Improving command selection in smart environments by exploiting spatial constancy
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With the a steadily increasing number of digital devices, our environments are becoming increasingly smarter: we can now use our tablets to control our TV, access our recipe database while cooking, and remotely turn lights on and off. Currently, this Human-Environment Interaction (HEI) is limited to in-place interfaces, where people have to walk up to a mounted set of switches and buttons, and navigation-based interaction, where people have to navigate on-screen menus, for example on a smart-phone, tablet, or TV screen. Unfortunately, there are numerous scenarios in which neither of these two interaction paradigms provide fast and convenient access to digital artifacts and system commands. People, for example, might not want to touch an interaction device because their hands are dirty from cooking: they want device-free interaction. Or people might not want to have to look at a screen because it would interrupt their current task: they want system-feedback-free interaction. Currently, there is no interaction paradigm for smart environments that allows people for these kinds of interactions. In my dissertation, I introduce Room-based Interaction to solve this problem of HEI. With room-based interaction, people associate digital artifacts and system commands with real-world objects in the environment and point toward these real-world proxy objects for selecting the associated digital artifact. The design of room-based interaction is informed by a theoretical analysis of navigation- and pointing-based selection techniques, where I investigated the cognitive systems involved in executing a selection. An evaluation of room-based interaction in three user studies and a comparison with existing HEI techniques revealed that room-based interaction solves many shortcomings of existing HEI techniques: the use of real-world proxy objects makes it easy for people to learn the interaction technique and to perform accurate pointing gestures, and it allows for system-feedback-free interaction; the use of the environment as flat input space makes selections fast; the use of mid-air full-arm pointing gestures allows for device-free interaction and increases awareness of other’s interactions with the environment. Overall, I present an alternative selection paradigm for smart environments that is superior to existing techniques in many common HEI-scenarios. This new paradigm can make HEI more user-friendly, broaden the use cases of smart environments, and increase their acceptance for the average user.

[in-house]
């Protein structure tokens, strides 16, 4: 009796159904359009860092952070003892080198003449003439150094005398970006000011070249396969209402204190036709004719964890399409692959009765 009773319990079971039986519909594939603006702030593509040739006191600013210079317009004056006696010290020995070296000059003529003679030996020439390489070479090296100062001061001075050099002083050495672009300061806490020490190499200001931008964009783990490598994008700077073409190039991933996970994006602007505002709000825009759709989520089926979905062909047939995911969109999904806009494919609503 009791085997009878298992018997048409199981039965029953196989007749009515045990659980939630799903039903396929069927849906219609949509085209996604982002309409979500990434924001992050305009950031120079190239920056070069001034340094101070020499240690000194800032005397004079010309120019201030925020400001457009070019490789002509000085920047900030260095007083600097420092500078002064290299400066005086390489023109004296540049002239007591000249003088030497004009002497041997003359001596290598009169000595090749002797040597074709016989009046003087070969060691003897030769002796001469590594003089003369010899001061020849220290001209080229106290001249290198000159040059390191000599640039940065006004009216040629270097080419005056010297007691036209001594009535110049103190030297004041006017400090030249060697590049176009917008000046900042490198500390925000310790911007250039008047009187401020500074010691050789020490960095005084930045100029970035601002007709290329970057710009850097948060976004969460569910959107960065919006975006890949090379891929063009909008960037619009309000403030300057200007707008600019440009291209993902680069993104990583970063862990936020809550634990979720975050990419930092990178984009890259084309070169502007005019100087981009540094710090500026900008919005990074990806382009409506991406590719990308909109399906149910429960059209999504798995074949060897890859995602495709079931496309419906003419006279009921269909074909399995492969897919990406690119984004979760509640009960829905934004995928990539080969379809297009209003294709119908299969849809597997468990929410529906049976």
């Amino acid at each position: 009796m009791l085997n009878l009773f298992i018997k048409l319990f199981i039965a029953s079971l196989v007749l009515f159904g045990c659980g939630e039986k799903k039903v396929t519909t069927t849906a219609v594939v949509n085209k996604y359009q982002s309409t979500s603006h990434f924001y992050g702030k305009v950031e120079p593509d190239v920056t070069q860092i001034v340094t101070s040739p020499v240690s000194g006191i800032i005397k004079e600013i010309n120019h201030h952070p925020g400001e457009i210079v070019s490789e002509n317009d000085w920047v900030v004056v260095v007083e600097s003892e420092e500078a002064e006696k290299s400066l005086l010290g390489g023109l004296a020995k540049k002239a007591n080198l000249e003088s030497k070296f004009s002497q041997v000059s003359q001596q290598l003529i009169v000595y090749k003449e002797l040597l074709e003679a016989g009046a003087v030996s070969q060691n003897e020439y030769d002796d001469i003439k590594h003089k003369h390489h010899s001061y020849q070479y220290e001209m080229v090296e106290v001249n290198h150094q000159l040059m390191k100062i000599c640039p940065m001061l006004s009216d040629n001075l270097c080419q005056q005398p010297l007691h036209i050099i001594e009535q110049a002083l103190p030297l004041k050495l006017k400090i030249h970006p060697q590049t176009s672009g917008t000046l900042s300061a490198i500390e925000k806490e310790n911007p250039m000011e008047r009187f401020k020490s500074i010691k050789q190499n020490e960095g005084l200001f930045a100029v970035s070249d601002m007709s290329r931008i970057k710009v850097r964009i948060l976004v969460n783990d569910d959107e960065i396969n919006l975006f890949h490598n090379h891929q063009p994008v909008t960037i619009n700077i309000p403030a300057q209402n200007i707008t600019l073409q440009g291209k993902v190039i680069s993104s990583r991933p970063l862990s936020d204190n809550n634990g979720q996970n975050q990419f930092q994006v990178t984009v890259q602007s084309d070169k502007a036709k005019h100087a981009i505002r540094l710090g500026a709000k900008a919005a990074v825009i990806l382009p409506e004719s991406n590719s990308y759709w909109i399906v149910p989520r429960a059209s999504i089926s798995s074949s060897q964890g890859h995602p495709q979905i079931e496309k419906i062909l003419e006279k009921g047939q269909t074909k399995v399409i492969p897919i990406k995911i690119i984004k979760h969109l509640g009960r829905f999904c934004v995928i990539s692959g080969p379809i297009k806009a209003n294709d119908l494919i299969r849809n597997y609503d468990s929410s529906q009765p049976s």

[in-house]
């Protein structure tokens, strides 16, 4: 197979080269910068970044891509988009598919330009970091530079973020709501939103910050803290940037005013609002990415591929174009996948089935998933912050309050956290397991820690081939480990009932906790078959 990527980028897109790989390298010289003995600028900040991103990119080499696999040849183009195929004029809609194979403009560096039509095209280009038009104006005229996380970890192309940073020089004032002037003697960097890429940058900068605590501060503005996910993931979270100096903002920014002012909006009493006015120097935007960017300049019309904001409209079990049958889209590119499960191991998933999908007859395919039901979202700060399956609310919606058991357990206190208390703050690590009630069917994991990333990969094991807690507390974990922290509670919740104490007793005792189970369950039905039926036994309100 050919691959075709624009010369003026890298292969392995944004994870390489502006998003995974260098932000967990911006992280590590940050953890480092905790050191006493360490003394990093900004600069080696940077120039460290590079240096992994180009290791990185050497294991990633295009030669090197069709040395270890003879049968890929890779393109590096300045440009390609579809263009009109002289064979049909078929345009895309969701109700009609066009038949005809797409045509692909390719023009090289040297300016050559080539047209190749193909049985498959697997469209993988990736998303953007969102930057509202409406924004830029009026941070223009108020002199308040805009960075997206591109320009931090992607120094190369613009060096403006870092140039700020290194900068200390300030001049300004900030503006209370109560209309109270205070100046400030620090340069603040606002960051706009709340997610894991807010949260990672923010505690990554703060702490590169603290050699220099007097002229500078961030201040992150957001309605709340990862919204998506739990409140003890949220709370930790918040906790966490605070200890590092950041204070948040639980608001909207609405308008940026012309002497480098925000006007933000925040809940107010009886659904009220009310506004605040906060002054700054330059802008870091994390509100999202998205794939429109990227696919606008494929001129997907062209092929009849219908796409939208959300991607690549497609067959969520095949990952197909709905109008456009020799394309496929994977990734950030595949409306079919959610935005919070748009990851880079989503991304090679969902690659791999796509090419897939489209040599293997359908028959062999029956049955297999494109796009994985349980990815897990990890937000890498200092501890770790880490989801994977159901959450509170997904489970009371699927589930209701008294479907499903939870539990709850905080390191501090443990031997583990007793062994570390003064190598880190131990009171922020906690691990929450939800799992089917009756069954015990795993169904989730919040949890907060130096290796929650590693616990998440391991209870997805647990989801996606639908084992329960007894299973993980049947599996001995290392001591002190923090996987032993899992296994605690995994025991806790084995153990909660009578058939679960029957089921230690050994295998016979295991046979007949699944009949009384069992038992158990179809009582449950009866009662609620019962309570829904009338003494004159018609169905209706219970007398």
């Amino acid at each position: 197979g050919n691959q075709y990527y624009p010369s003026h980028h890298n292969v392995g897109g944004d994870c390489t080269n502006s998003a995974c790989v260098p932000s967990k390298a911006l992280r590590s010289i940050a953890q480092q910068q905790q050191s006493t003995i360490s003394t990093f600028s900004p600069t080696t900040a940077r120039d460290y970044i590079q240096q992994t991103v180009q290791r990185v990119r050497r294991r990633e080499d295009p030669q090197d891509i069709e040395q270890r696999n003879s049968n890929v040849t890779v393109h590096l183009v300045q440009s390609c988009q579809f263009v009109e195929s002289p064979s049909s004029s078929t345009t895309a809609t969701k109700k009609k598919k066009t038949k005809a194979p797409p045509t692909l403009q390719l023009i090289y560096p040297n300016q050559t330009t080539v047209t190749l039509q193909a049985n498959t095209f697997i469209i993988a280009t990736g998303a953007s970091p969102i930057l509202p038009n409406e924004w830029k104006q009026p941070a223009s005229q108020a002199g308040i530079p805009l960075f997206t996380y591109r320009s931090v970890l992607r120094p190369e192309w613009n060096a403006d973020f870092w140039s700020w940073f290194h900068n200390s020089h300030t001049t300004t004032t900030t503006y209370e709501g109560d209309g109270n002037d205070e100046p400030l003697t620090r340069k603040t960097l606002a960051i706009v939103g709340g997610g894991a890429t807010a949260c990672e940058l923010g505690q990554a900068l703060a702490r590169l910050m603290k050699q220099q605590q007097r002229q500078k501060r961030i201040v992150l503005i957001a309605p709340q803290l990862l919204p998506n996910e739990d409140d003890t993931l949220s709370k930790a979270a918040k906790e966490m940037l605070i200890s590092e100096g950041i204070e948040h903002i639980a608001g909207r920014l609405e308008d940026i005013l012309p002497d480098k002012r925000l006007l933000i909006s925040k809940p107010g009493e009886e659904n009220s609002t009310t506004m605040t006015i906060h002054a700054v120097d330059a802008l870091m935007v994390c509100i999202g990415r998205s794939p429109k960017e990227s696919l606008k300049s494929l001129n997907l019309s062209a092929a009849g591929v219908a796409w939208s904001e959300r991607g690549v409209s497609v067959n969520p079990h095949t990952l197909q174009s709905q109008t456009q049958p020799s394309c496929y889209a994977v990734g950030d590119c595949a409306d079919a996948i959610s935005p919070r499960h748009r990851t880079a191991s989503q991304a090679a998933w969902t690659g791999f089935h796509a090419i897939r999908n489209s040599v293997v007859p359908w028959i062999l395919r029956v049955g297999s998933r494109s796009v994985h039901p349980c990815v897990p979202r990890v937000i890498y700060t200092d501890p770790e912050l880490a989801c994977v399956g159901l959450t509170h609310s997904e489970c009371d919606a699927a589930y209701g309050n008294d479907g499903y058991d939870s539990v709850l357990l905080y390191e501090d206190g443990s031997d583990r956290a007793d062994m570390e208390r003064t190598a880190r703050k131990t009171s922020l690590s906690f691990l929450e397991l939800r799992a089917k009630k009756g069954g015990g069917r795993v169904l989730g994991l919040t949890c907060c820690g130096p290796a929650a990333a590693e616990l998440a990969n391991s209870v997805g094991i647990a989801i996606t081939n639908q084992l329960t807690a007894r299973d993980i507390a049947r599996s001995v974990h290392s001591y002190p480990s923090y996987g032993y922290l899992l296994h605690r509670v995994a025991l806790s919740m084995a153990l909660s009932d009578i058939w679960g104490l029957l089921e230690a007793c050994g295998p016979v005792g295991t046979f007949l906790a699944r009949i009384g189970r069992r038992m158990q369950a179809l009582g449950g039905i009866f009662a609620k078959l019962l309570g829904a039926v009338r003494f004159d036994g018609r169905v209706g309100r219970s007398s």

DegreeDoctor of Philosophy (Ph.D.)
CommitteeStavness, Ian; Deters, Ralph; Bell, Scott; Reilly, Derek
Copyright DateNovember 2015